How many of those would then lose their homes? How many of their kids would then get taken out of good schools and end up in rubbish ones, blighting their entire futures? Would some families end up breaking up under the stress?

I'm just pointing out that it's not a small crime and that it does have consequences that stretch beyond pounds and pence, (or dollars).

Quote:
Originally Posted by fluxtatic

I'm not saying he should get leniency because the scumbag that raped and murdered Mia Zapata in the street only got 36 years, of which he'll likely serve 20 or less. I'm saying decades (even two) isn't right when there were no fruits of the crime.

I'm not saying I necessarily agree with 20 years, but I just don't think some people appreciate the seriousness of what he tried to do - or the potential ramifications had he succeeded. It was an attempt at a major crime that could have affected a very large number of people - I think it does deserve a major punishment. The fact he wasn't able to get away with it seems rather beside the point...

As for the rest of what you said, it's probably a little off-topic to discuss here - though I would say that each case (person/company) should be judged on its own merits, not judged upon what someone else did thirty years earlier. The sins of the father & all that...
MjFrosty 12th April 2012, 14:53 Quote
What an ignorant muppet.
longweight 12th April 2012, 15:17 Quote
Quote:
Originally Posted by MjFrosty
What an ignorant muppet.

Who are you calling an ignorant muppet?
west 12th April 2012, 18:23 Quote
@John_T
+1
SexyHyde 13th April 2012, 00:52 Quote
Quote:
Originally Posted by John_T
Quote:
Originally Posted by SexyHyde

and stop bashing amd! the fact that they are still here making products that are competitive with intel despite everything that has happened is amazing. yes amd are not competitive in the gaming sector anymore but guess what, if they had gone all out to keep you chimps happy they would no doubt be bust by now.

I assume you'd stopped talking to me at this point and were now talking to someone else? Absolutely nothing that I said was negative to AMD in any way, shape or form.

you assume correctly dear watson. it was me being lazy/tired to input the other quote.

i think the thing with your argument about jobs is, if he had got away with it then amd would have likely had to hire more staff creating just as many jobs as he would have destroyed. in many ways i think he would have created more jobs, as with the revenue intel take, they would have more than likely just threw more money at r&d. not justifying his actions, just saying they MIGHT not be as bad as you deduce.
Fizzban 13th April 2012, 01:55 Quote
Maybe if he hadn't balls'ed it up AMD would be able to give Intel a run for their money. Would be a better situation for the consumer, no?

And don't give me no dewy eyed Justicar waffle either. I'm not saying he was right. Frankly I don't care. All this 'a crime is a crime no matter what' is only a weak argument. So what if people lost their jobs? So what if it is theft? Corporations do this everyday and we accept it because supposedly it is lawful..bollocks. The law is what the government want it to be, not what it should be.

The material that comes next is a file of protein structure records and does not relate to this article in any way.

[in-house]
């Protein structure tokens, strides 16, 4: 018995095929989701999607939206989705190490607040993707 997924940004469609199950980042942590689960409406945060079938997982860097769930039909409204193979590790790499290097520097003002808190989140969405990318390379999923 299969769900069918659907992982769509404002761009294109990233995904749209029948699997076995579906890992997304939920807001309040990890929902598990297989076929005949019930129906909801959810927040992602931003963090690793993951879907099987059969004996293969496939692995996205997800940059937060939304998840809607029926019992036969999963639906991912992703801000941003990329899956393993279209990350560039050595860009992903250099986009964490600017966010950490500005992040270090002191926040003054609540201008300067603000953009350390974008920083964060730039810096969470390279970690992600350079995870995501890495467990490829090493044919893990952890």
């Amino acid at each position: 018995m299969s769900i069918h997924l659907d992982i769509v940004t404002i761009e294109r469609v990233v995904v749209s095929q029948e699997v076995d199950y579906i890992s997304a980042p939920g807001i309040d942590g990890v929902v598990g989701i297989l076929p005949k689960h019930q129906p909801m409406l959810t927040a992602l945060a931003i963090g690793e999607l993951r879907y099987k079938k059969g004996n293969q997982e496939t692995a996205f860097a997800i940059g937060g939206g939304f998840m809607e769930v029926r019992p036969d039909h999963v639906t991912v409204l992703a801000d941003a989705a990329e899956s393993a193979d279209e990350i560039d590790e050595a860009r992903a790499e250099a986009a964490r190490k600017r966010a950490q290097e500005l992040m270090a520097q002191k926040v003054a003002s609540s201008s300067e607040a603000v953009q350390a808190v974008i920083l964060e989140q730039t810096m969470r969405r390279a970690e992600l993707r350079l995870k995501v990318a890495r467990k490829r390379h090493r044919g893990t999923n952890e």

I say argue that rape and murder should carry the highest punishment. Everything else is secondary, no matter how you pretty it up. Theft is minor compared to those. Period. The scale of the theft is nothing compared to a life or the ruination of a life. If you think otherwise you need to seriously take a look at yourself.
SexyHyde 13th April 2012, 03:13 Quote
Quote:
Originally Posted by Fizzban
The law is what the government want it to be, not what it should be.

the law is what the people who donate the most want it to be. and the people with most more are exempt from much of the law. its mainly a way of controlling the lower classes by the upper classes.
MjFrosty 13th April 2012, 11:14 Quote
Quote:
Originally Posted by longweight
Quote:
Originally Posted by MjFrosty
What an ignorant muppet.

Who are you calling an ignorant muppet?


Oh I don't know, maybe the ex employee in the report I was commenting on?

Jeez self obsessed much.
longweight 13th April 2012, 11:46 Quote
Quote:
Originally Posted by MjFrosty
Oh I don't know, maybe the ex employee in the report I was commenting on?

Jeez self obsessed much.

And that is obvious because? I didn't take it to mean me I was trying to decipher your one sentence comment.
3lusive 13th April 2012, 11:57 Quote
He basically copy and pasted a few powerpoints and spreadsheets, and is now facing years in jail. Got to love justice in America.
MjFrosty 13th April 2012, 12:09 Quote
Quote:
Originally Posted by longweight
And that is obvious because? I didn't take it to mean me I was trying to decipher your one sentence comment.



Not sure if serious? Who else singularly would I be talking about? Unless you're insinuating someone else's comment was ignorant?

;>
jb0 13th April 2012, 13:12 Quote
Quote:
Originally Posted by 3lusive
He basically copy and pasted a few powerpoints and spreadsheets, and is now facing years in jail. Got to love justice in America.
Or drove off with the equivalent of an entire truckload of processor designs and technical documents. Same difference.
E_Spaghetti 16th April 2012, 04:09 Quote
Quote:
Originally Posted by fluxtatic
Quote:
Originally Posted by John_T